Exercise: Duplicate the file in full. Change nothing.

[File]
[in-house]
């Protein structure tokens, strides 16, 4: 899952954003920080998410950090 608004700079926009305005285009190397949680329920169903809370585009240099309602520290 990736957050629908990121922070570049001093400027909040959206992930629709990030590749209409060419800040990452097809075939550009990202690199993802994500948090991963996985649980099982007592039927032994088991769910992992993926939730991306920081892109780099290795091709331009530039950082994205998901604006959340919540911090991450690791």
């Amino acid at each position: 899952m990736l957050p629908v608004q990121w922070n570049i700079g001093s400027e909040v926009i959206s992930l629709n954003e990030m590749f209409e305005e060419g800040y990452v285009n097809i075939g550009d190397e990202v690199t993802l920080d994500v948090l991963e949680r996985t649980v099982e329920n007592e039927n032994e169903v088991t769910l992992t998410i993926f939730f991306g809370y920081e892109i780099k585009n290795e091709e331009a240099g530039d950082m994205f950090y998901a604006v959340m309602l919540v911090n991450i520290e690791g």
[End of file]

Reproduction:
[in-house]
């Protein structure tokens, strides 16, 4: 899952954003920080998410950090 608004700079926009305005285009190397949680329920169903809370585009240099309602520290 990736957050629908990121922070570049001093400027909040959206992930629709990030590749209409060419800040990452097809075939550009990202690199993802994500948090991963996985649980099982007592039927032994088991769910992992993926939730991306920081892109780099290795091709331009530039950082994205998901604006959340919540911090991450690791």
């Amino acid at each position: 899952m990736l957050p629908v608004q990121w922070n570049i700079g001093s400027e909040v926009i959206s992930l629709n954003e990030m590749f209409e305005e060419g800040y990452v285009n097809i075939g550009d190397e990202v690199t993802l920080d994500v948090l991963e949680r996985t649980v099982e329920n007592e039927n032994e169903v088991t769910l992992t998410i993926f939730f991306g809370y920081e892109i780099k585009n290795e091709e331009a240099g530039d950082m994205f950090y998901a604006v959340m309602l919540v911090n991450i520290e690791g």